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Re: Proxy cache extension for OpenLDAP

Kurt D. Zeilenga writes:

At 03:08 AM 2002-09-06, Howard Chu wrote:
From: Apurva Kumar [mailto:kapurva@in.ibm.com]
LDAP proxy cache docs in HTML.

Thanks. It's a fascinating idea. The effect of ACLs on cached results isn't considered though; I guess you assume that all clients of the proxy will have equal privileges on the remote server. (That's a fair enough assumption for many scenarios, it just needs to be stated.)

You should be able to apply per-user ACLs on information
held in the cache, but use another identity in obtaining
information for the cache.

That is, caching aside, back-ldap should be able to obtain
information using a common identity but return it only if
it matches per-user ACLs.

Although feasible (and surely interesting) this doesn't ensure
the same rights of the source are applied by the caching proxy
(I realize the same applies to replicas; at this point it is
unclear to me what's the difference between a proxy and a
(partial?) replica.

This becomes interesting if applied to a sort of metadirectory
that is complementary to back-meta: imagine a connector that
builds entries merging attributes from different sources,
possibly caching the entries; it should contain rules to
transform a DN into ldap searches to different targets,
possibly remapping the base, the attributes and the objectclasses.
When I investigated it, one major problem was filter splitting;
Apurva's idea of creating templates sound interesting; otherwise
we'd need to rebuild the entire "merged" database in-memory and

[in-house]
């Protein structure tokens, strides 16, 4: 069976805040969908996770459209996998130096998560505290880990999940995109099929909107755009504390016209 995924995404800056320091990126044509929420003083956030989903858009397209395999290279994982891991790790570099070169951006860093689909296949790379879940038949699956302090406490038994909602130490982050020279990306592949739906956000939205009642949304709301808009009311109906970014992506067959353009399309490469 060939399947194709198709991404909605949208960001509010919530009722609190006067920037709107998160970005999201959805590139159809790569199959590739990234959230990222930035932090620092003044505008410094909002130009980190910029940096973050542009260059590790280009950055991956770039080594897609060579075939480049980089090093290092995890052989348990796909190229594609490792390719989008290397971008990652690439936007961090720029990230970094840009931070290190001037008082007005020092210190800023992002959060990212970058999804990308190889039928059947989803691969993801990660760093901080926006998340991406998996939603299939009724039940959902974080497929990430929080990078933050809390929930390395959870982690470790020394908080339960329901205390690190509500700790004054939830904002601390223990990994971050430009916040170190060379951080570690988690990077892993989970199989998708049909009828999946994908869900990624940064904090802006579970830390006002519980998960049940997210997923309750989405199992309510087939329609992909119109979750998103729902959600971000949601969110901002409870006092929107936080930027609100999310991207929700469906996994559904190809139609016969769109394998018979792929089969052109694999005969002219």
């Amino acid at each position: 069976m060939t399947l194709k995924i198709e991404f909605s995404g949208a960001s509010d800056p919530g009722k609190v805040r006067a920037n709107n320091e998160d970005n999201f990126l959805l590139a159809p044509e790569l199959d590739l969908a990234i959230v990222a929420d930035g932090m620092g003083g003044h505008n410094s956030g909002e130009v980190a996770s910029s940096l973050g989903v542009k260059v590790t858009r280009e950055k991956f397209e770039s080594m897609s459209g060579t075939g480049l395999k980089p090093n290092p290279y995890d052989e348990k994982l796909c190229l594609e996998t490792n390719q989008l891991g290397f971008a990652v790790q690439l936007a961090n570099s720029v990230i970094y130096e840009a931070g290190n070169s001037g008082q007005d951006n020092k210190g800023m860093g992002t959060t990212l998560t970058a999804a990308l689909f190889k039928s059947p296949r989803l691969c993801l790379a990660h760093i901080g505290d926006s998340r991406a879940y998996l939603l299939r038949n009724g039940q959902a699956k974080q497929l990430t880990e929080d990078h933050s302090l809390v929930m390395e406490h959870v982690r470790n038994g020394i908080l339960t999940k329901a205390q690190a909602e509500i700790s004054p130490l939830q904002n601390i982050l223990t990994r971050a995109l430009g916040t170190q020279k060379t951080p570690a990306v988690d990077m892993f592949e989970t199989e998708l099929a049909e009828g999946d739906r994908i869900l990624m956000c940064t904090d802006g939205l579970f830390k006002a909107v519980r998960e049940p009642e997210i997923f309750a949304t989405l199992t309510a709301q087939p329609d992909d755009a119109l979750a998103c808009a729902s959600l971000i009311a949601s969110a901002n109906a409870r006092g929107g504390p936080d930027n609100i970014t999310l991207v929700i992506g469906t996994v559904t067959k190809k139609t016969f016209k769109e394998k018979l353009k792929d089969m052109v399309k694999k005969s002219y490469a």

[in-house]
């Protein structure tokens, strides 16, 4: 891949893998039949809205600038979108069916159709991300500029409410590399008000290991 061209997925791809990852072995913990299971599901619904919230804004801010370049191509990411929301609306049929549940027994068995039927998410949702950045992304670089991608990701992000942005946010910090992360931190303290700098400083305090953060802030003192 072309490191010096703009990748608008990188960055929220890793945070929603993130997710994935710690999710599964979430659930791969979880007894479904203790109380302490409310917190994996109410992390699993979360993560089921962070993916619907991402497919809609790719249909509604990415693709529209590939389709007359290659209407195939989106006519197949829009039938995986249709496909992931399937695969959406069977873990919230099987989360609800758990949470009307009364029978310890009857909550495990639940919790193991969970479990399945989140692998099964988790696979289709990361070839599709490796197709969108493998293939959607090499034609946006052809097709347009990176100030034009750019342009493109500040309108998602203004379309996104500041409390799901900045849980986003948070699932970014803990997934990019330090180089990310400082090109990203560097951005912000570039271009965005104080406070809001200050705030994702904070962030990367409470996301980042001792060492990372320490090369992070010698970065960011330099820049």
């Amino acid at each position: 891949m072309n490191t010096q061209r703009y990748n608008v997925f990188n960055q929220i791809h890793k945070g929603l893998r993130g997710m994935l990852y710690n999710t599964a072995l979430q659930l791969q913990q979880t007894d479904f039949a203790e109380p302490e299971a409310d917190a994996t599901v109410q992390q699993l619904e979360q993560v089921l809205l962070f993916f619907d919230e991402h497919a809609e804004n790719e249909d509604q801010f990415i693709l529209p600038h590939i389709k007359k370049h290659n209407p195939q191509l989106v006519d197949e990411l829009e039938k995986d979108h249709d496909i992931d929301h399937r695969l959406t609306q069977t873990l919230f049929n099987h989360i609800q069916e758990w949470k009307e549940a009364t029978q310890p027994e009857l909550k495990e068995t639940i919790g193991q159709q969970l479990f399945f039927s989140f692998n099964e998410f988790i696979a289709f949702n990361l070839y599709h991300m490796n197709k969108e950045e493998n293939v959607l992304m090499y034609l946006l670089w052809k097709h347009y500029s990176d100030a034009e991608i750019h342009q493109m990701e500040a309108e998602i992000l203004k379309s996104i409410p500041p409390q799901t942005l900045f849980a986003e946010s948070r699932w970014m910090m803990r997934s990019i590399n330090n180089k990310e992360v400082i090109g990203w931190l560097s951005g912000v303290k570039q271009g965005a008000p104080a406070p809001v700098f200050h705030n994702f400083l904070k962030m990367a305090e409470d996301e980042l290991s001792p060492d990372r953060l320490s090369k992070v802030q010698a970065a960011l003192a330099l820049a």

apply the filter to the resulting entry. I note that this would
be necessary only every now and then if appropriate caching
(and in-memory or on a cache db indexing) is performed.
In this case it is reasonable to assume that entry build-up
is performed by connecting to the sources as an administrative
user, and appropriate ACLs are enforced at the connector side.

You can implement your cache_backend APIs without directly modifying

Apurva and discussed the need to support back-bdb as the cache
store. Your suggestion seems like a reasonable approach for
not only providing back-bdb support, but allowing any backend
to serve as the cache store.

Also, there should be some kind of cache aging parameter to eliminate stale
data from the cache.

Likely some sort of default TTL augmented by entry TTLs would
cover this well enough.

It's a very good effort. I think the query containment and query template
approach makes sense. Hopefully some more folks will examine this patch and
chime in.

I'll look at it (hopefully soon). I'd like to see something
similar for back-meta.


Dr. Pierangelo Masarati | voice: +39 02 2399 8309
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